Once you hit the Eastern Coninental Divide, there are several important things within a few miles. You've got Big Savage and the Mason-Dixon Line. Also, it's all downhill until Cumberland. I took this picture around 7PM and had about 20 miles left to my 100 mile day. I was tired but had to get to Cumberland before sunset, as there's no lights on the trail. With about 10 miles left, my bungie unhooked and Proceeded to wrap around my rear cassette and hit several spokes... while I'm chugging along at 20mph. I was worried that my spokes would be bent beyond repair, my derailler would be stuck in one gear, or not work at all. Fortunately, it all worked fine, except for one of the middle cogs skips, which isn't a big deal.
So I make it into Cumberland and I need to find the house I'm staying at fast, it's getting dark, windy, and I see lightning off in the distance. This isn't good. I know the house is up on a steep hill, the last thing I want to do after 100 miles. By this point it starts POURING and I can't find any street signs. As I'm pushing my bike up a steep hill, the directions to the house come out of my hand. With all the wind, it is soon completly gone. I'm just left guessing and using my phone when I can. After 30 minutes in nasty rain that I didn't want to deal with, I finally find the house. I was glad to see it but frustrated it took so long. As I had an 80 mile ride coming up the next day, I quickly fell asleep so I could be on the road riding by 6AM.
Thursday, June 19, 2008
Big Savage Mountain was named after a group of surveyors, who in 1736 got stranded and were quickly running out of supplies. John Savage, one of the surveyors, offered himself up (or was forced to) as the main dinner course. Fortunately, a rescue team arrived and John got a mountain named after him for his heroic act.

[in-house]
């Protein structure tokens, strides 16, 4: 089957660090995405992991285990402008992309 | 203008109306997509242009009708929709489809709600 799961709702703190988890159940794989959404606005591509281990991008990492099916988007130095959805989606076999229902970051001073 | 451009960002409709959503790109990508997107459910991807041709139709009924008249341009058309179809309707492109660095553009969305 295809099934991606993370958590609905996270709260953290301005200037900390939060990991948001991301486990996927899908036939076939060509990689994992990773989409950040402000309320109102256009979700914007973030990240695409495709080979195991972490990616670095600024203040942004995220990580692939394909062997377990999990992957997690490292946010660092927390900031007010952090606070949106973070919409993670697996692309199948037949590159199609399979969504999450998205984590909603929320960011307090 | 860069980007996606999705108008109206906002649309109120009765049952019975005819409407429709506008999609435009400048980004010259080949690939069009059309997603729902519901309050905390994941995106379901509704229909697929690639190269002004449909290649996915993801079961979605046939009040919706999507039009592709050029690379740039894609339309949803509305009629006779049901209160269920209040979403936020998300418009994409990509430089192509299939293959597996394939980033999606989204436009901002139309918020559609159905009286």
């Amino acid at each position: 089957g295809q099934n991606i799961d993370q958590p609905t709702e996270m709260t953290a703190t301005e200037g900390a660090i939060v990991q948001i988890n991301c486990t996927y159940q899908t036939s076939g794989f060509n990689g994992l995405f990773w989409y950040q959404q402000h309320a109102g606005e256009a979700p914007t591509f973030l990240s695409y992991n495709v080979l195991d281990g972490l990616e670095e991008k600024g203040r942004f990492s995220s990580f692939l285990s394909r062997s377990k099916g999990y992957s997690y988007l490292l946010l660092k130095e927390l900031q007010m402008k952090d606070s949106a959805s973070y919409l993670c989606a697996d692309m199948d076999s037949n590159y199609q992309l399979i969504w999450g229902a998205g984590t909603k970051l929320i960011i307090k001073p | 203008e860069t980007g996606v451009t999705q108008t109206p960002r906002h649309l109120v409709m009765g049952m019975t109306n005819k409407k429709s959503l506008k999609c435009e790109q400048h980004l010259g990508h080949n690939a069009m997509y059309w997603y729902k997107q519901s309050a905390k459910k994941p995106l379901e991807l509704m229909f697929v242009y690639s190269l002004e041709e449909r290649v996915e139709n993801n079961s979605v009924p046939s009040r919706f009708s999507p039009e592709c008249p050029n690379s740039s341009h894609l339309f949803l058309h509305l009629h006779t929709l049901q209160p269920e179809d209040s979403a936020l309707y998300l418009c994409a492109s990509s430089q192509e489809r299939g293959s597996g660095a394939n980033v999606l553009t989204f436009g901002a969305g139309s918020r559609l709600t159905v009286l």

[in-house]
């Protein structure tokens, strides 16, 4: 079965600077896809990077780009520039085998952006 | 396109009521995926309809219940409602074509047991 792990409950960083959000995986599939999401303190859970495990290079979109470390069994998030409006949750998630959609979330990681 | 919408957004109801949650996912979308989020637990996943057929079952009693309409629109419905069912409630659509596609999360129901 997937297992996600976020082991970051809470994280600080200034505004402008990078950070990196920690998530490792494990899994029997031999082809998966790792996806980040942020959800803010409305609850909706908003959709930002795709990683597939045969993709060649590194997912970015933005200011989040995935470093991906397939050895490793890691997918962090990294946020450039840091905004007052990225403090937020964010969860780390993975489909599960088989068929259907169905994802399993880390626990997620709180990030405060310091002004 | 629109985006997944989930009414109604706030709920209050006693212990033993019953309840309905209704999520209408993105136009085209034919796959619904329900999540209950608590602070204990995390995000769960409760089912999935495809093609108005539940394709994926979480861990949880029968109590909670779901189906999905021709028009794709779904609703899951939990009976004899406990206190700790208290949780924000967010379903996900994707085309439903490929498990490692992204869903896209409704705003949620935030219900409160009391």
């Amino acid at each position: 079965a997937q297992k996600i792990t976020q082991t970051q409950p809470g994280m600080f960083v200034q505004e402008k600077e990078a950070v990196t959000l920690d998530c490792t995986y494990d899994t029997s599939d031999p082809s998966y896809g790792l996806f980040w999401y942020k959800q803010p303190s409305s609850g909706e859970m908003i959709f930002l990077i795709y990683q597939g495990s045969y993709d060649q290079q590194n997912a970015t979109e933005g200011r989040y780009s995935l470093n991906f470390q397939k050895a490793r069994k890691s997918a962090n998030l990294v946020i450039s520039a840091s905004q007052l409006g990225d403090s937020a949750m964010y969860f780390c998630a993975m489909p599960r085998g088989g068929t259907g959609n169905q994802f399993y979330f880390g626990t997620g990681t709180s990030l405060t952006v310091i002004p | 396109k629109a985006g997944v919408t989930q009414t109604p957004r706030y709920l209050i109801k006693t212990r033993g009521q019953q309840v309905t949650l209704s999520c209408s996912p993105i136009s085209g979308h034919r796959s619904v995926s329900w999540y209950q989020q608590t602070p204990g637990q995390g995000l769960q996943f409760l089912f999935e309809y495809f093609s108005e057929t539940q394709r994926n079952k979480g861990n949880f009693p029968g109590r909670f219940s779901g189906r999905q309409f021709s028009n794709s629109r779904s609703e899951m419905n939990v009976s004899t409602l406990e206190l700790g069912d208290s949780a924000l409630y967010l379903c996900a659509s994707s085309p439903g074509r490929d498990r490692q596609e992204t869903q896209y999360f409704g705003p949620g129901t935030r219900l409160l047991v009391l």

The rest of the ride for the day was downhill. Only about 23 miles left to go!
I spit on each side of the divide. So regardless of if you're in the Gulf of Mexico watershed or The Chesepeake Bay watershed, you may have a small amount of my spit in your drinking water. Cool, huh!?!
By the time this picture was taken, the espresso had worn off and I really didn't want to ride anymore. I had already ridden 70 miles and had another 30 to go. Within those next 30 miles would be cool sights such as the continental divide, the big savage tunnel, and riding down into Cumberland. But first was this stretch. It was nothing but a path that followed a pretty boring flat part of land for about 10 miles. I hadn't seen anyone in a couple hours and it was a desolate part of land. I knew I had to make it to Cumberland soon, so I pressed ahead while LCD Soundsystem and Daft Punk provided the soundtrack to my ride